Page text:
Contact
Contact Answers In the News Hot Topics
©pregnancy-bliss.co.uk. 2007-2015. All rights reserved
Share on Facebook
Share on Twitter
Share on Digg
Share on Google Bookmarks
Share on Reddit
Share via e-mail

Pregnancy Bliss | Reproductive Health Hub

Polyhydramnios (excessive amniotic fluid)

Question:  What is the mechanism of polyhydramnios malabsorption? E. (Ethiopia)


Answer:  Polyhydramnios or excessive amniotic fluid comes about as a result of increased production of fluid or impaired mechanism of removing the fluid. You want to know the mechanism through which absorption fails to take place. In fact the principal mechanism through which fluid is removed is through fetal swallowing. Anything that interferes with fetal swallowing over a prolonged period of time (several days or weeks) will lead to excessive amniotic fluid. Some babies have upper gut obstruction usually at the level of the oesophagus. Even though they can swallow, the fluid will find its way blocked. In some cases, some viral infections can temporarily paralyse the muscles of the baby as a result of which the baby is completely immobile and is unable to even swallow. This can lead to polyhydramnios. These and other causes of polyhydramnios are discussed in greater detail here:



When to stop Aspirin in Pregnancy

Question:  Hi I just want to know. I suffer from thromboses and im 35 weeks pregnant. I’ve been taking a low dose of aspirin to help out to thin the blood. It has worked on me so far. Im told to stop my tablets now but Im still worried that something will happen to my baby if I stop the tablets. Can I continue taking the tablets until birth? Or if I do, is there a risk that something may happen to me during birth. Please help me I need to know. Thank you. K.L.


Answer: Trust your doctors on this. The advice you have been given is correct and in keeping with standard practise. Aspirin taken for this or any other purpose in pregnancy should ideally be stopped a few weeks before the expected date of delivery. This is because its role is really no longer relevant at that late stage of pregnancy and, more importantly, its blood thinning effect does carry a risk of causing excessive haemorrhage at birth. You should therefore heed this advice and, don’t worry, this will not harm your baby. Best wishes.



Phantom pregnancy and pregnancy test

Question: Can a phantom pregnancy show false positive results on a clear blue digital pregnancy test? K.M. (UK)


Answer: No. A pregnancy test of any type is NEVER positive in a phantom pregnancy. Once you have a positive pregnancy test, that cannot be a phantom pregnancy. If there has been any such result, the concerned person is most likely pregnant. Of-course you can get a falsely positive pregnancy test but that is not the same as a phantom pregnancy. You can read more about phantom pregnancy here:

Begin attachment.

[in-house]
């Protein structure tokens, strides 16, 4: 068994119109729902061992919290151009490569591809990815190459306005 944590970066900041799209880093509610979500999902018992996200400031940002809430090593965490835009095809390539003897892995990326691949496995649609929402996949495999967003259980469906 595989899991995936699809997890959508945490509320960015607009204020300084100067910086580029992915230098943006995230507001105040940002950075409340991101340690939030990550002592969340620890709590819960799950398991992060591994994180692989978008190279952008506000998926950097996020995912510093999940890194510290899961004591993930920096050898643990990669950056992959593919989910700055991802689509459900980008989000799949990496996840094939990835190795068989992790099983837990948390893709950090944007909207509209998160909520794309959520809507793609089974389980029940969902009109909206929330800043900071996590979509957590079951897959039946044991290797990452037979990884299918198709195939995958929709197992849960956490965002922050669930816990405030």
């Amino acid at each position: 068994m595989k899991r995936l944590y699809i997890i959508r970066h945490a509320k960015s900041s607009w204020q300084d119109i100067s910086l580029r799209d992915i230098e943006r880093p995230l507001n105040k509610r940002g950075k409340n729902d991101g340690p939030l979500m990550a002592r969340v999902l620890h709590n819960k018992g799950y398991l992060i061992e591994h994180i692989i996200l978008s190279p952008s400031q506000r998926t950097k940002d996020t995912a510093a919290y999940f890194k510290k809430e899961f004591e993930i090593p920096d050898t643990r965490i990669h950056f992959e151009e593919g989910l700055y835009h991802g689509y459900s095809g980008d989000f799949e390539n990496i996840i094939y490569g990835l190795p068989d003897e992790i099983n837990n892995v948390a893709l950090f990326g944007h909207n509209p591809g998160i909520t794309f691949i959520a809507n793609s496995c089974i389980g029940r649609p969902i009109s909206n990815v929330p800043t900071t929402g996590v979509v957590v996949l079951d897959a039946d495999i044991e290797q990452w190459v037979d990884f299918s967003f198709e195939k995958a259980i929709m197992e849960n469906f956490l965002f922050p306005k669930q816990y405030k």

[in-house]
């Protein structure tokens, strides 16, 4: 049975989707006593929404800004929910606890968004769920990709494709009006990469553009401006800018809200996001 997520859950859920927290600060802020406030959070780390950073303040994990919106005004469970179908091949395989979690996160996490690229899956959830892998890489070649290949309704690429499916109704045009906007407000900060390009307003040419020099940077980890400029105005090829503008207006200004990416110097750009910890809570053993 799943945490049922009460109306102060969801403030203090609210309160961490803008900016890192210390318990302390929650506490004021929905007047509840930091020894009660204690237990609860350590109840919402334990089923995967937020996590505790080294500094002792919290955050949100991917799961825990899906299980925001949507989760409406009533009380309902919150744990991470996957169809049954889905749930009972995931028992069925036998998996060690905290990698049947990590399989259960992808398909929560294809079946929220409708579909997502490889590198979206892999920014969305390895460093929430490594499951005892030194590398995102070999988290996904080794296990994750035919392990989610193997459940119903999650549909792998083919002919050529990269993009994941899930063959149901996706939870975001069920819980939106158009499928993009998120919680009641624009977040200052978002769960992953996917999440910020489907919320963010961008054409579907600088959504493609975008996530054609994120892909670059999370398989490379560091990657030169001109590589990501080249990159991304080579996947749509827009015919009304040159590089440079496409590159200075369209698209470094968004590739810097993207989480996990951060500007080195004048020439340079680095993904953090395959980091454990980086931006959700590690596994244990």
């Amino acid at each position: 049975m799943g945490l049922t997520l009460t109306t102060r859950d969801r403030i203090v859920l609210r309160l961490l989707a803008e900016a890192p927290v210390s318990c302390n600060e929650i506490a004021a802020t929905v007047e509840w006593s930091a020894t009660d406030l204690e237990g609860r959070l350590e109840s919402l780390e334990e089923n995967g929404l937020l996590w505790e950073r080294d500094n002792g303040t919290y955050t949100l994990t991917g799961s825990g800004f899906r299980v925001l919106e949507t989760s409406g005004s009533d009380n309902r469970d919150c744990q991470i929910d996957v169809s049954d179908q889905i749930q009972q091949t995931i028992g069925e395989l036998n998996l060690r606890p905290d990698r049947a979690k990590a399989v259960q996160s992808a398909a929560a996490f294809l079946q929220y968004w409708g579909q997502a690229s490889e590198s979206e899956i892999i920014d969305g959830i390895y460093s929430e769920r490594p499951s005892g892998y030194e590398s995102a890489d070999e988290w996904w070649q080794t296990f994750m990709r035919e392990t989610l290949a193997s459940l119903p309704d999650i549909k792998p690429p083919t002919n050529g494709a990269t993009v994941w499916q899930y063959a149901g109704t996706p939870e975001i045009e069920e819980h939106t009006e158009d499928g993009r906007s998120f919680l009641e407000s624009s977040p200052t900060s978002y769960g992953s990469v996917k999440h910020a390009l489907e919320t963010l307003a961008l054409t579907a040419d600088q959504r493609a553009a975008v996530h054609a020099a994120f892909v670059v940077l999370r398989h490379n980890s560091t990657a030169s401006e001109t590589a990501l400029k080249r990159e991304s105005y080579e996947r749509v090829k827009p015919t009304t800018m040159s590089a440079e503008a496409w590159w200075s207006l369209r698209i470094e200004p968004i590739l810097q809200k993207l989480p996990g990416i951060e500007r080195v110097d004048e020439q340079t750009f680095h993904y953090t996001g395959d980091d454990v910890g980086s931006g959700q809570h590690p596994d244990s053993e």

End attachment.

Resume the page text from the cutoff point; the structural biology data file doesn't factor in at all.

Ovarian Hyperstimulation Syndrome (OHSS)

Question: A case of moderate hyperstimulation syndrome with early pregnancy and threatening abortion, can i use progesterone? H. (Kuwait)


Answer: I couldn’t work out whether you are asking as a doctor or as a patient. Also, I am unsure whether you are enquiring about progesterone use as a management of the hyperstimulation (OHSS) or as an early pregnancy support this presumably being a pregnancy resulting from assisted reproduction techniques. I am, therefore, going to be general in my answer. In mild/moderate OHSS, the mainstay of management is painkillers and good hydration whilst maintaining light physical activity. The problem resolves with time. Progesterone therapy has no role to play in the management of OHSS. However, if the affected woman is pregnant and still on the Progesterone support started during the  luteal phase of the IVF process, she should continue and complete the course as per protocol. Most IVF protocols offer this through the first trimester. I hope that covers what you wanted to know.



Bleeding in early pregnancy

Question: I’m about 3 weeks pregnant and continue to have light bleeding and at times it comes in a dark form, have no abdominal pain. what do you think it happening. S. (UK)


Answer: What you are experiencing is what is generally termed as threatened miscarriage. However, I’m a little confused. What do you mean by “three weeks pregnant”? Strictly speaking, there is no such thing. Since gestation is counted from the first day of your last period, the count cannot really be less than 4 weeks. You appear to be counting from when you think you might have conceived (I’m guessing). That is incorrect. In any case, get yourself seen by your doctor to have tests and clarify what is happening.  Whatever your true gestation is, it is almost certainly too early for an ultrasound scan.



When did I conceive?

Question: Please may I know when I conceived? R.G. (India)


Answer: We have a free utility on this site where you can enter the relevant data to get all you need to know about your pregnancy. What you need is two essential pieces of information: The date when your last period started and the average length of your cycles, if you normally have a period every 4 weeks, just enter 28 days. If you have these details, the calculator will give you your due date as well as your current gestation. From the latter you can work out when you conceived. One last important point: Whatever gestation you are given, take away 2 weeks to get the likely date of your conception. If the calculator says you are 12 weeks, it means you are likely to have conceived 10 weeks ago. Click here to get to the calculator.